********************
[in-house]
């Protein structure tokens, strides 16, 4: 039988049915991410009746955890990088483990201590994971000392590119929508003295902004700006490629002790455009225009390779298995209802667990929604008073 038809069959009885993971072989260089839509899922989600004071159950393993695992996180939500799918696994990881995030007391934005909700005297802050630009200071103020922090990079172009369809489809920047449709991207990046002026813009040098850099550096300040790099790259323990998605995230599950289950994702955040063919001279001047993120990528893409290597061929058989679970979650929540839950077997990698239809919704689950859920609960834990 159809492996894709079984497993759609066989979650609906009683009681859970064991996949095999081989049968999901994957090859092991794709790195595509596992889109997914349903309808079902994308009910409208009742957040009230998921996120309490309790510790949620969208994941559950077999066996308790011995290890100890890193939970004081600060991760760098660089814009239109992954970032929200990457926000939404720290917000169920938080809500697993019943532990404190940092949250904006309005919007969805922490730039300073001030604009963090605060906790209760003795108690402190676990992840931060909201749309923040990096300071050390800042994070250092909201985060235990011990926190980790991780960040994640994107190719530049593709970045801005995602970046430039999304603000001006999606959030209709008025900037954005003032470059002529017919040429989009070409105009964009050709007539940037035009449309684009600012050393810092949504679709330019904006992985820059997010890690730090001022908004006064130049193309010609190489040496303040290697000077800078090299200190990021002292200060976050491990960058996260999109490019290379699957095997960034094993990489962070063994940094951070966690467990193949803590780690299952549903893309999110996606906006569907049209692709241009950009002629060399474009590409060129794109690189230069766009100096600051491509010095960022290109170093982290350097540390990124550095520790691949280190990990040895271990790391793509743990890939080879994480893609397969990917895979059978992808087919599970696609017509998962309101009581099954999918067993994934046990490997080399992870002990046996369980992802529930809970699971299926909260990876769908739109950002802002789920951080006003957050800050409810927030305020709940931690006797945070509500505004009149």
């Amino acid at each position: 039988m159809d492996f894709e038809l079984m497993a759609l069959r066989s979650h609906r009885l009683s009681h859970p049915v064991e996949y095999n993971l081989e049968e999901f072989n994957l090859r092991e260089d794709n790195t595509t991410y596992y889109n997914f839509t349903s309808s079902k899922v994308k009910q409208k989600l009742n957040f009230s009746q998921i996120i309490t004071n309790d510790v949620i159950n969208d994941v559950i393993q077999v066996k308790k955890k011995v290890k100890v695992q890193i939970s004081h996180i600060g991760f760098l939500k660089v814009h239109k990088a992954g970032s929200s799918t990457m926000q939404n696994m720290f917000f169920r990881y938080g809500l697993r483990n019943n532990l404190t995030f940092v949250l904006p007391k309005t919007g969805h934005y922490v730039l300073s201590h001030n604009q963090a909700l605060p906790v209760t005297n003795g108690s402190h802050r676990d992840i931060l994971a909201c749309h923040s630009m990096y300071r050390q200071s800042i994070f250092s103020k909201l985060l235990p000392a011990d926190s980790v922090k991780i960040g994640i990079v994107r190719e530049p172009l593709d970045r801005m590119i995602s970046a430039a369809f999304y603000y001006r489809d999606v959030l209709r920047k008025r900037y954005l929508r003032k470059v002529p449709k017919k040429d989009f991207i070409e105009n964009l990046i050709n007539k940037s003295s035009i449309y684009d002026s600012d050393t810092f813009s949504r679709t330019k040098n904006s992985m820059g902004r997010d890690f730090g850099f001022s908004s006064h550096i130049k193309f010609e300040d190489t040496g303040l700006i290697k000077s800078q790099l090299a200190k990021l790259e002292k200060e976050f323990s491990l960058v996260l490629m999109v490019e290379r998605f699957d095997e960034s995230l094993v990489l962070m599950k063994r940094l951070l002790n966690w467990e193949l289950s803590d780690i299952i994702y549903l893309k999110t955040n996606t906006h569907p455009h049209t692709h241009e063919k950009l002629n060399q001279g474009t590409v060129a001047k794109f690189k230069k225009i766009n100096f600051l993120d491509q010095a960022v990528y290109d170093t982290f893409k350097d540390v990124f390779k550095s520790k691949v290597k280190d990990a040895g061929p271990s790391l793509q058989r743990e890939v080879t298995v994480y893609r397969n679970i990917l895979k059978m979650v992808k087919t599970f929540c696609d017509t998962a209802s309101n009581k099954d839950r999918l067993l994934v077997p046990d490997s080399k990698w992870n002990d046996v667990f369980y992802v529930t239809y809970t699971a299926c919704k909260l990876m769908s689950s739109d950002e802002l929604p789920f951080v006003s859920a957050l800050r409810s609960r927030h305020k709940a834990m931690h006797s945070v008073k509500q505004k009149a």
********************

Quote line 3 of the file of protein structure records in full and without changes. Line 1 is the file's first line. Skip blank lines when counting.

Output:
């Amino acid at each position: 039988m159809d492996f894709e038809l079984m497993a759609l069959r066989s979650h609906r009885l009683s009681h859970p049915v064991e996949y095999n993971l081989e049968e999901f072989n994957l090859r092991e260089d794709n790195t595509t991410y596992y889109n997914f839509t349903s309808s079902k899922v994308k009910q409208k989600l009742n957040f009230s009746q998921i996120i309490t004071n309790d510790v949620i159950n969208d994941v559950i393993q077999v066996k308790k955890k011995v290890k100890v695992q890193i939970s004081h996180i600060g991760f760098l939500k660089v814009h239109k990088a992954g970032s929200s799918t990457m926000q939404n696994m720290f917000f169920r990881y938080g809500l697993r483990n019943n532990l404190t995030f940092v949250l904006p007391k309005t919007g969805h934005y922490v730039l300073s201590h001030n604009q963090a909700l605060p906790v209760t005297n003795g108690s402190h802050r676990d992840i931060l994971a909201c749309h923040s630009m990096y300071r050390q200071s800042i994070f250092s103020k909201l985060l235990p000392a011990d926190s980790v922090k991780i960040g994640i990079v994107r190719e530049p172009l593709d970045r801005m590119i995602s970046a430039a369809f999304y603000y001006r489809d999606v959030l209709r920047k008025r900037y954005l929508r003032k470059v002529p449709k017919k040429d989009f991207i070409e105009n964009l990046i050709n007539k940037s003295s035009i449309y684009d002026s600012d050393t810092f813009s949504r679709t330019k040098n904006s992985m820059g902004r997010d890690f730090g850099f001022s908004s006064h550096i130049k193309f010609e300040d190489t040496g303040l700006i290697k000077s800078q790099l090299a200190k990021l790259e002292k200060e976050f323990s491990l960058v996260l490629m999109v490019e290379r998605f699957d095997e960034s995230l094993v990489l962070m599950k063994r940094l951070l002790n966690w467990e193949l289950s803590d780690i299952i994702y549903l893309k999110t955040n996606t906006h569907p455009h049209t692709h241009e063919k950009l002629n060399q001279g474009t590409v060129a001047k794109f690189k230069k225009i766009n100096f600051l993120d491509q010095a960022v990528y290109d170093t982290f893409k350097d540390v990124f390779k550095s520790k691949v290597k280190d990990a040895g061929p271990s790391l793509q058989r743990e890939v080879t298995v994480y893609r397969n679970i990917l895979k059978m979650v992808k087919t599970f929540c696609d017509t998962a209802s309101n009581k099954d839950r999918l067993l994934v077997p046990d490997s080399k990698w992870n002990d046996v667990f369980y992802v529930t239809y809970t699971a299926c919704k909260l990876m769908s689950s739109d950002e802002l929604p789920f951080v006003s859920a957050l800050r409810s609960r927030h305020k709940a834990m931690h006797s945070v008073k509500q505004k009149a």